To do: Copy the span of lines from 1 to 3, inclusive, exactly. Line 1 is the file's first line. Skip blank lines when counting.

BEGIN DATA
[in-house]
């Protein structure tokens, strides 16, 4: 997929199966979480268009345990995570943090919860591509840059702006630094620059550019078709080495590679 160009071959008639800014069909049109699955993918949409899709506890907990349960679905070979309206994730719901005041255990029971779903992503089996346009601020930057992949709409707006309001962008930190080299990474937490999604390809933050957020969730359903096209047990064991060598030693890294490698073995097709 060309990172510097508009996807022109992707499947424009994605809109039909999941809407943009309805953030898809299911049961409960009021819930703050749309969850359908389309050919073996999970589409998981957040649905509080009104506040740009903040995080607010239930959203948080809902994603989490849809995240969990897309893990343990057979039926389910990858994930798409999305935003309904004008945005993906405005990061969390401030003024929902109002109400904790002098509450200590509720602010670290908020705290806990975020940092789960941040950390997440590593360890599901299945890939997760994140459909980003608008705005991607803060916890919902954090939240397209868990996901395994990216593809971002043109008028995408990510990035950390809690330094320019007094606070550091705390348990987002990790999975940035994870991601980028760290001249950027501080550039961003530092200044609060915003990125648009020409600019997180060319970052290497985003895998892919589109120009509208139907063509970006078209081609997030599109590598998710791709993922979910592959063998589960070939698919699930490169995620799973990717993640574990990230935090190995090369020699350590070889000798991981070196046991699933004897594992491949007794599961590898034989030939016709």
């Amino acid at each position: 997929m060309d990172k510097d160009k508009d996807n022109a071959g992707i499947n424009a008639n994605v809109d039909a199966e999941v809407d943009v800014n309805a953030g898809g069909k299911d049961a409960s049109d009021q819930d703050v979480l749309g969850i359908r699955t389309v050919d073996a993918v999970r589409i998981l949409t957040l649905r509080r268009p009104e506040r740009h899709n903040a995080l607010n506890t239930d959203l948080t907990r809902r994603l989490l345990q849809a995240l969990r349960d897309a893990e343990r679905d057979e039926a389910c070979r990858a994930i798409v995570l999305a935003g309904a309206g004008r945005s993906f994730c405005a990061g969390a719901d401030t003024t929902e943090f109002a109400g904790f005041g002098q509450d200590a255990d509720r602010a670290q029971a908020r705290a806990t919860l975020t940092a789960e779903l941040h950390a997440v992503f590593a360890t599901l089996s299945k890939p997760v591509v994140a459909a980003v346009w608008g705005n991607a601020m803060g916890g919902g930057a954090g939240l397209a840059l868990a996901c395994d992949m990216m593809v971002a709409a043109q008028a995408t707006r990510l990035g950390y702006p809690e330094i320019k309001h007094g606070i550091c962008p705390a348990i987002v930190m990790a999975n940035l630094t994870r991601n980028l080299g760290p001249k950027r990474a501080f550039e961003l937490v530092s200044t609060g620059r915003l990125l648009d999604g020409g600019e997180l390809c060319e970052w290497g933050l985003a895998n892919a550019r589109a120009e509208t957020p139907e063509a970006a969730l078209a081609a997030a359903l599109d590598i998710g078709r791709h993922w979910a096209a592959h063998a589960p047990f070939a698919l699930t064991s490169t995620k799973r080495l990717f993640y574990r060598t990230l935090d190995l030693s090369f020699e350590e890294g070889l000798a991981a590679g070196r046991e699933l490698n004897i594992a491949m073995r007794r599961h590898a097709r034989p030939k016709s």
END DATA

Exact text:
[in-house]
């Protein structure tokens, strides 16, 4: 997929199966979480268009345990995570943090919860591509840059702006630094620059550019078709080495590679 160009071959008639800014069909049109699955993918949409899709506890907990349960679905070979309206994730719901005041255990029971779903992503089996346009601020930057992949709409707006309001962008930190080299990474937490999604390809933050957020969730359903096209047990064991060598030693890294490698073995097709 060309990172510097508009996807022109992707499947424009994605809109039909999941809407943009309805953030898809299911049961409960009021819930703050749309969850359908389309050919073996999970589409998981957040649905509080009104506040740009903040995080607010239930959203948080809902994603989490849809995240969990897309893990343990057979039926389910990858994930798409999305935003309904004008945005993906405005990061969390401030003024929902109002109400904790002098509450200590509720602010670290908020705290806990975020940092789960941040950390997440590593360890599901299945890939997760994140459909980003608008705005991607803060916890919902954090939240397209868990996901395994990216593809971002043109008028995408990510990035950390809690330094320019007094606070550091705390348990987002990790999975940035994870991601980028760290001249950027501080550039961003530092200044609060915003990125648009020409600019997180060319970052290497985003895998892919589109120009509208139907063509970006078209081609997030599109590598998710791709993922979910592959063998589960070939698919699930490169995620799973990717993640574990990230935090190995090369020699350590070889000798991981070196046991699933004897594992491949007794599961590898034989030939016709």
């Amino acid at each position: 997929m060309d990172k510097d160009k508009d996807n022109a071959g992707i499947n424009a008639n994605v809109d039909a199966e999941v809407d943009v800014n309805a953030g898809g069909k299911d049961a409960s049109d009021q819930d703050v979480l749309g969850i359908r699955t389309v050919d073996a993918v999970r589409i998981l949409t957040l649905r509080r268009p009104e506040r740009h899709n903040a995080l607010n506890t239930d959203l948080t907990r809902r994603l989490l345990q849809a995240l969990r349960d897309a893990e343990r679905d057979e039926a389910c070979r990858a994930i798409v995570l999305a935003g309904a309206g004008r945005s993906f994730c405005a990061g969390a719901d401030t003024t929902e943090f109002a109400g904790f005041g002098q509450d200590a255990d509720r602010a670290q029971a908020r705290a806990t919860l975020t940092a789960e779903l941040h950390a997440v992503f590593a360890t599901l089996s299945k890939p997760v591509v994140a459909a980003v346009w608008g705005n991607a601020m803060g916890g919902g930057a954090g939240l397209a840059l868990a996901c395994d992949m990216m593809v971002a709409a043109q008028a995408t707006r990510l990035g950390y702006p809690e330094i320019k309001h007094g606070i550091c962008p705390a348990i987002v930190m990790a999975n940035l630094t994870r991601n980028l080299g760290p001249k950027r990474a501080f550039e961003l937490v530092s200044t609060g620059r915003l990125l648009d999604g020409g600019e997180l390809c060319e970052w290497g933050l985003a895998n892919a550019r589109a120009e509208t957020p139907e063509a970006a969730l078209a081609a997030a359903l599109d590598i998710g078709r791709h993922w979910a096209a592959h063998a589960p047990f070939a698919l699930t064991s490169t995620k799973r080495l990717f993640y574990r060598t990230l935090d190995l030693s090369f020699e350590e890294g070889l000798a991981a590679g070196r046991e699933l490698n004897i594992a491949m073995r007794r599961h590898a097709r034989p030939k016709s």